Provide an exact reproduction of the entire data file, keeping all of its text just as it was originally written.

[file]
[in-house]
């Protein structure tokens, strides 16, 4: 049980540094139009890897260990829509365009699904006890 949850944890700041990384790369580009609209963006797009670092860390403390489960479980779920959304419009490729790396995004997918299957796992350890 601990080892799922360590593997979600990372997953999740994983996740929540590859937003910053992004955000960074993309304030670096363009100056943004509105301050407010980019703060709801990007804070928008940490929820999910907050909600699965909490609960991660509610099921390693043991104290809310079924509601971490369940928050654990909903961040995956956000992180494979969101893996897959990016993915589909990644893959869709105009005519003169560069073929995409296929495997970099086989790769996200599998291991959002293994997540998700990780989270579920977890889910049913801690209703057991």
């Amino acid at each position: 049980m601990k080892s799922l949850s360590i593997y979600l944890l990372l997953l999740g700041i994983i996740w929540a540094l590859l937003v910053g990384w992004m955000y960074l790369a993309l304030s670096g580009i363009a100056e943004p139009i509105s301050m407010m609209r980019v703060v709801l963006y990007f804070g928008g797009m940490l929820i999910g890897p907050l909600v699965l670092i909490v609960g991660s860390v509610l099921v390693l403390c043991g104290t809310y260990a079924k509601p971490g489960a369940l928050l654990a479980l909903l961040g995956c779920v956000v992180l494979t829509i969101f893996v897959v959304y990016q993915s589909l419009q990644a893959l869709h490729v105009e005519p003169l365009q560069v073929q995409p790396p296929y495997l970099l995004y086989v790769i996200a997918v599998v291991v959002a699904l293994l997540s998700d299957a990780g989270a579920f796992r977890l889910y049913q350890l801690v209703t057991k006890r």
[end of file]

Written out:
[in-house]
């Protein structure tokens, strides 16, 4: 049980540094139009890897260990829509365009699904006890 949850944890700041990384790369580009609209963006797009670092860390403390489960479980779920959304419009490729790396995004997918299957796992350890 601990080892799922360590593997979600990372997953999740994983996740929540590859937003910053992004955000960074993309304030670096363009100056943004509105301050407010980019703060709801990007804070928008940490929820999910907050909600699965909490609960991660509610099921390693043991104290809310079924509601971490369940928050654990909903961040995956956000992180494979969101893996897959990016993915589909990644893959869709105009005519003169560069073929995409296929495997970099086989790769996200599998291991959002293994997540998700990780989270579920977890889910049913801690209703057991």
């Amino acid at each position: 049980m601990k080892s799922l949850s360590i593997y979600l944890l990372l997953l999740g700041i994983i996740w929540a540094l590859l937003v910053g990384w992004m955000y960074l790369a993309l304030s670096g580009i363009a100056e943004p139009i509105s301050m407010m609209r980019v703060v709801l963006y990007f804070g928008g797009m940490l929820i999910g890897p907050l909600v699965l670092i909490v609960g991660s860390v509610l099921v390693l403390c043991g104290t809310y260990a079924k509601p971490g489960a369940l928050l654990a479980l909903l961040g995956c779920v956000v992180l494979t829509i969101f893996v897959v959304y990016q993915s589909l419009q990644a893959l869709h490729v105009e005519p003169l365009q560069v073929q995409p790396p296929y495997l970099l995004y086989v790769i996200a997918v599998v291991v959002a699904l293994l997540s998700d299957a990780g989270a579920f796992r977890l889910y049913q350890l801690v209703t057991k006890r």